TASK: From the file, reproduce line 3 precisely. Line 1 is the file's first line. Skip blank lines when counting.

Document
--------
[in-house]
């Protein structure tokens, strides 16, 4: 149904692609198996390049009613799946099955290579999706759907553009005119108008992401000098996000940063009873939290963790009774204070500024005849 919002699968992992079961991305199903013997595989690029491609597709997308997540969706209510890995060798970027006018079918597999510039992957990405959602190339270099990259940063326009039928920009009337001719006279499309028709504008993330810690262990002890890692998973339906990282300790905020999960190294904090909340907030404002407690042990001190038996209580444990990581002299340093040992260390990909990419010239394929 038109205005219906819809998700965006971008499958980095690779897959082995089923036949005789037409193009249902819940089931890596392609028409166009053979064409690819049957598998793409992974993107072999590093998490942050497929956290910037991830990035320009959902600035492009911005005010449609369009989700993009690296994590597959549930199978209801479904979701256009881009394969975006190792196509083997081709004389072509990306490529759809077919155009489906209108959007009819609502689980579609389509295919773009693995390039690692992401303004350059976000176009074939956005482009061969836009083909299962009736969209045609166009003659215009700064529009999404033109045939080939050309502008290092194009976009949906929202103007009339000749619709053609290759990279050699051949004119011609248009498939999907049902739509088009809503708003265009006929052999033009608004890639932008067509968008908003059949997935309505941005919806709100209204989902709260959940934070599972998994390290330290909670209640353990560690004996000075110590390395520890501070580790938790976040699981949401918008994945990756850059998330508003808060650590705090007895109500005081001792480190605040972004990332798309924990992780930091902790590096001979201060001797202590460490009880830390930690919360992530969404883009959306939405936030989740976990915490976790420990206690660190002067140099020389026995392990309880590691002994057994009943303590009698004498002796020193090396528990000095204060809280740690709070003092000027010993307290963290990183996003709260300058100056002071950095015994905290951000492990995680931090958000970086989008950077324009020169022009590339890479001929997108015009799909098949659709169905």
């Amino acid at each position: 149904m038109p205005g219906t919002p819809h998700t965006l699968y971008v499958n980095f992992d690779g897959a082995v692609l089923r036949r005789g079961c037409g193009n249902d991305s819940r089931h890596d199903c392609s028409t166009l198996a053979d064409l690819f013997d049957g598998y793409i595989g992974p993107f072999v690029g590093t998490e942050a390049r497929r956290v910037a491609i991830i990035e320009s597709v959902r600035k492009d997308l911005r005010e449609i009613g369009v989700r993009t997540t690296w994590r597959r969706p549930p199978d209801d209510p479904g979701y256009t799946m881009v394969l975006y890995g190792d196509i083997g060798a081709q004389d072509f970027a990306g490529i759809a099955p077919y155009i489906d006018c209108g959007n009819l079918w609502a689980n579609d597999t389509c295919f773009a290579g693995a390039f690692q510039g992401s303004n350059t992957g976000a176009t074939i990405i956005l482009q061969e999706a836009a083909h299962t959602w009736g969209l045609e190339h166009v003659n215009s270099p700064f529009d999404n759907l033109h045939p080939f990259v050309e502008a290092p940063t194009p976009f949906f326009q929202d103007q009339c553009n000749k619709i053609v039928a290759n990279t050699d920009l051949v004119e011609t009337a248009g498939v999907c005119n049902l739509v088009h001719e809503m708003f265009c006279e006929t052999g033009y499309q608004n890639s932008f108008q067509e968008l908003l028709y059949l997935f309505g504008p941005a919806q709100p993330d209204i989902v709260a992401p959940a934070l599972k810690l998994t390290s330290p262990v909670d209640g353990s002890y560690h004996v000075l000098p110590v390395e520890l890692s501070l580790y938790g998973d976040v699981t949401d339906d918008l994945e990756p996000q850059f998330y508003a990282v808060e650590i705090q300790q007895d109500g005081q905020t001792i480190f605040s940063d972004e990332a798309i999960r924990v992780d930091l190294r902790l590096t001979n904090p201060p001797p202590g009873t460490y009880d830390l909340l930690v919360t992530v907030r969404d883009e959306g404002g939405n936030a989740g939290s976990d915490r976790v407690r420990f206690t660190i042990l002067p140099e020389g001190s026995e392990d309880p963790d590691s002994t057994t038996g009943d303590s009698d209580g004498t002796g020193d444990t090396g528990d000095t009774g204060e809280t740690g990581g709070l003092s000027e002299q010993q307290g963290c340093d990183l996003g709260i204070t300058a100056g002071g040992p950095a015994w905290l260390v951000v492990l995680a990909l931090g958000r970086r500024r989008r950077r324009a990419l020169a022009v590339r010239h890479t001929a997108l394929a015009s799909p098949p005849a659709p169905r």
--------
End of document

């Amino acid at each position: 149904m038109p205005g219906t919002p819809h998700t965006l699968y971008v499958n980095f992992d690779g897959a082995v692609l089923r036949r005789g079961c037409g193009n249902d991305s819940r089931h890596d199903c392609s028409t166009l198996a053979d064409l690819f013997d049957g598998y793409i595989g992974p993107f072999v690029g590093t998490e942050a390049r497929r956290v910037a491609i991830i990035e320009s597709v959902r600035k492009d997308l911005r005010e449609i009613g369009v989700r993009t997540t690296w994590r597959r969706p549930p199978d209801d209510p479904g979701y256009t799946m881009v394969l975006y890995g190792d196509i083997g060798a081709q004389d072509f970027a990306g490529i759809a099955p077919y155009i489906d006018c209108g959007n009819l079918w609502a689980n579609d597999t389509c295919f773009a290579g693995a390039f690692q510039g992401s303004n350059t992957g976000a176009t074939i990405i956005l482009q061969e999706a836009a083909h299962t959602w009736g969209l045609e190339h166009v003659n215009s270099p700064f529009d999404n759907l033109h045939p080939f990259v050309e502008a290092p940063t194009p976009f949906f326009q929202d103007q009339c553009n000749k619709i053609v039928a290759n990279t050699d920009l051949v004119e011609t009337a248009g498939v999907c005119n049902l739509v088009h001719e809503m708003f265009c006279e006929t052999g033009y499309q608004n890639s932008f108008q067509e968008l908003l028709y059949l997935f309505g504008p941005a919806q709100p993330d209204i989902v709260a992401p959940a934070l599972k810690l998994t390290s330290p262990v909670d209640g353990s002890y560690h004996v000075l000098p110590v390395e520890l890692s501070l580790y938790g998973d976040v699981t949401d339906d918008l994945e990756p996000q850059f998330y508003a990282v808060e650590i705090q300790q007895d109500g005081q905020t001792i480190f605040s940063d972004e990332a798309i999960r924990v992780d930091l190294r902790l590096t001979n904090p201060p001797p202590g009873t460490y009880d830390l909340l930690v919360t992530v907030r969404d883009e959306g404002g939405n936030a989740g939290s976990d915490r976790v407690r420990f206690t660190i042990l002067p140099e020389g001190s026995e392990d309880p963790d590691s002994t057994t038996g009943d303590s009698d209580g004498t002796g020193d444990t090396g528990d000095t009774g204060e809280t740690g990581g709070l003092s000027e002299q010993q307290g963290c340093d990183l996003g709260i204070t300058a100056g002071g040992p950095a015994w905290l260390v951000v492990l995680a990909l931090g958000r970086r500024r989008r950077r324009a990419l020169a022009v590339r010239h890479t001929a997108l394929a015009s799909p098949p005849a659709p169905r």